Upon receipt, applications will be evaluated for completeness and compliance with application instructions by the Center for Scientific Review, NIH. Applications that are incomplete or non-compliant will not be reviewed.

Applicants are required to follow our Post Submission Application Materials policy.

Section V. Application Review Information

Important Update: See NOT-OD-16-006 and NOT-OD-16-011 for updated review language for applications for due dates on or after January 25, 2016.

1. Criteria

Only the review criteria described below will be considered in the review process. As part of the NIH mission, all applications submitted to the NIH in support of biomedical and behavioral research are evaluated for scientific and technical merit through the NIH peer review system.

For this particular announcement, note the following: The goal of this initiative is to foster the development of clinical observational studies (non-interventional) to obtain data necessary for designing future clinical trials for musculoskeletal, rheumatic, or skin diseases or conditions. Evaluation of the applications will include the scientific rationale/premise of the study as outlined below.  A clinical observational study application could be considered high impact if all of the necessary components of a significant clinical trial were coming together, the preclinical therapy development and regulatory approval, the appropriate clinical research network, access to patients, etc., and the observational study would provide the missing piece necessary to design the trial.  The scientific review also will focus on the overall impact of the study and will include the evaluation of the experimental design and all of the review criteria described below. Accordingly, reviewers will emphasize the conceptual framework, the level of innovation (if appropriate), and the potential to significantly advance our clinical knowledge or understanding. Appropriate justification for the proposed work can be provided through rigorous literature citations, data from other sources, or, when available, from investigator-generated data.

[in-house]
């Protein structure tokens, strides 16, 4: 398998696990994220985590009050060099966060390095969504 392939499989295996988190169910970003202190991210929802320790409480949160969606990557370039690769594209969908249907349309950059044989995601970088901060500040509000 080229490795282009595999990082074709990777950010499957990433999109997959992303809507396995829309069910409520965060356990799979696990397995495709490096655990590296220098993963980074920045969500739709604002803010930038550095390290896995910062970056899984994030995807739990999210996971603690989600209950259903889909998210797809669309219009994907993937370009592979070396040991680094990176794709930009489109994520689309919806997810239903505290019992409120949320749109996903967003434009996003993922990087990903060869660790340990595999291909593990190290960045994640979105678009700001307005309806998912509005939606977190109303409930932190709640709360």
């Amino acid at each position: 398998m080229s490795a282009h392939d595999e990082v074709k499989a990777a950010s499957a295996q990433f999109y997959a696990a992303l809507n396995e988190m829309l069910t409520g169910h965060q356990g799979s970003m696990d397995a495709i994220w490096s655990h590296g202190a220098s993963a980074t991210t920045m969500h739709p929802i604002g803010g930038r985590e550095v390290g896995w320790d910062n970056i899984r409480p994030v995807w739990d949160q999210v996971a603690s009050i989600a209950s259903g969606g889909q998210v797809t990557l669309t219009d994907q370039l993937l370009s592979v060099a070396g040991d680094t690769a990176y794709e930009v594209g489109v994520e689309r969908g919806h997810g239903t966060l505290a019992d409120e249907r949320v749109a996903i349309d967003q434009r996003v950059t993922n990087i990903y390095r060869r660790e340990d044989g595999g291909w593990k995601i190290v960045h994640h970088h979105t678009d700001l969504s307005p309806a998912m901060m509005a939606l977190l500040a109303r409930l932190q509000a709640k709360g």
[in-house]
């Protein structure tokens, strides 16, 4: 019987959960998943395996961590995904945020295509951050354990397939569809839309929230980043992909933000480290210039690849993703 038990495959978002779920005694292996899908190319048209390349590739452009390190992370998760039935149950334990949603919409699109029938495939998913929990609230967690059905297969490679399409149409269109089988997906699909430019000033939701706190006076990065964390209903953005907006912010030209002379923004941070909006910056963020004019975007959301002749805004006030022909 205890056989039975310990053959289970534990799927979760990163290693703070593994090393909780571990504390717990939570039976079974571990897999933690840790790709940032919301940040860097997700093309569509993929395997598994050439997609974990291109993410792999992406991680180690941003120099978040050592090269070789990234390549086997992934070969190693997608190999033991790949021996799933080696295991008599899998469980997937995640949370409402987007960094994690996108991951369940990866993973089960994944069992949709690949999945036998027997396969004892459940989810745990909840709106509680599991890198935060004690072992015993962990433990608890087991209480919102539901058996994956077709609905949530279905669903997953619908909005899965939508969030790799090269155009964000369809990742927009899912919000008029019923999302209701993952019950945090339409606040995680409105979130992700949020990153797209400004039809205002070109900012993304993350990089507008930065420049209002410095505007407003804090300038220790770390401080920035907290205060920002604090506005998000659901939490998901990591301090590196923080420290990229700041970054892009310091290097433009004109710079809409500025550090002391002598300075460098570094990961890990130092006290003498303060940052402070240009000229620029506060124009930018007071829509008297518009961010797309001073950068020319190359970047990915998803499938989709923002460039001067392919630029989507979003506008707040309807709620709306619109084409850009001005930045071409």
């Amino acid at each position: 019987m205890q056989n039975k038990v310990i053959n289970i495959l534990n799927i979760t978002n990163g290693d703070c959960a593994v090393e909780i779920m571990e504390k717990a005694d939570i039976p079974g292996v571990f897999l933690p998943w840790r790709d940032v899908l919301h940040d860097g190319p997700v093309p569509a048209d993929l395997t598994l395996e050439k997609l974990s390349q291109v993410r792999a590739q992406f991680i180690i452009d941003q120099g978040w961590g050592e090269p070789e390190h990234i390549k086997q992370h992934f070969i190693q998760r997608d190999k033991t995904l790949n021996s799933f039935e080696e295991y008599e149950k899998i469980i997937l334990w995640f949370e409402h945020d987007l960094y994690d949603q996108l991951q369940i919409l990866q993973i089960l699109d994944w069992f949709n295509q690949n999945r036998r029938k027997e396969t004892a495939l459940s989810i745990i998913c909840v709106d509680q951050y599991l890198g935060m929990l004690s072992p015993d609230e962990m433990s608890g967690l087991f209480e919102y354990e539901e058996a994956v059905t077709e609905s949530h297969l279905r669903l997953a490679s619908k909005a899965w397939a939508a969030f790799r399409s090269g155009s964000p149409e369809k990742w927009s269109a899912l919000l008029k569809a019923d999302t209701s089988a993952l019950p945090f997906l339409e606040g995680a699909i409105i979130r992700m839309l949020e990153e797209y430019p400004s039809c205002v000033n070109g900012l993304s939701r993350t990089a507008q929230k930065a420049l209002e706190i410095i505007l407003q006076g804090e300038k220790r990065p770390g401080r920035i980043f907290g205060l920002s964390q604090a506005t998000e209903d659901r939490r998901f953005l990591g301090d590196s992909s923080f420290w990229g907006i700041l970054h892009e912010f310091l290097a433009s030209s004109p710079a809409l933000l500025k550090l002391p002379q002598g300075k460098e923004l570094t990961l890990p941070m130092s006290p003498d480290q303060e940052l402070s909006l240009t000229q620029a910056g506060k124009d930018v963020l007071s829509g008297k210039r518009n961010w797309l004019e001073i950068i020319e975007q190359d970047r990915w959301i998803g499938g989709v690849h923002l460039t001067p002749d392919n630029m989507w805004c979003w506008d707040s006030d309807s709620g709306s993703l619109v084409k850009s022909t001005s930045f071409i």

Overall Impact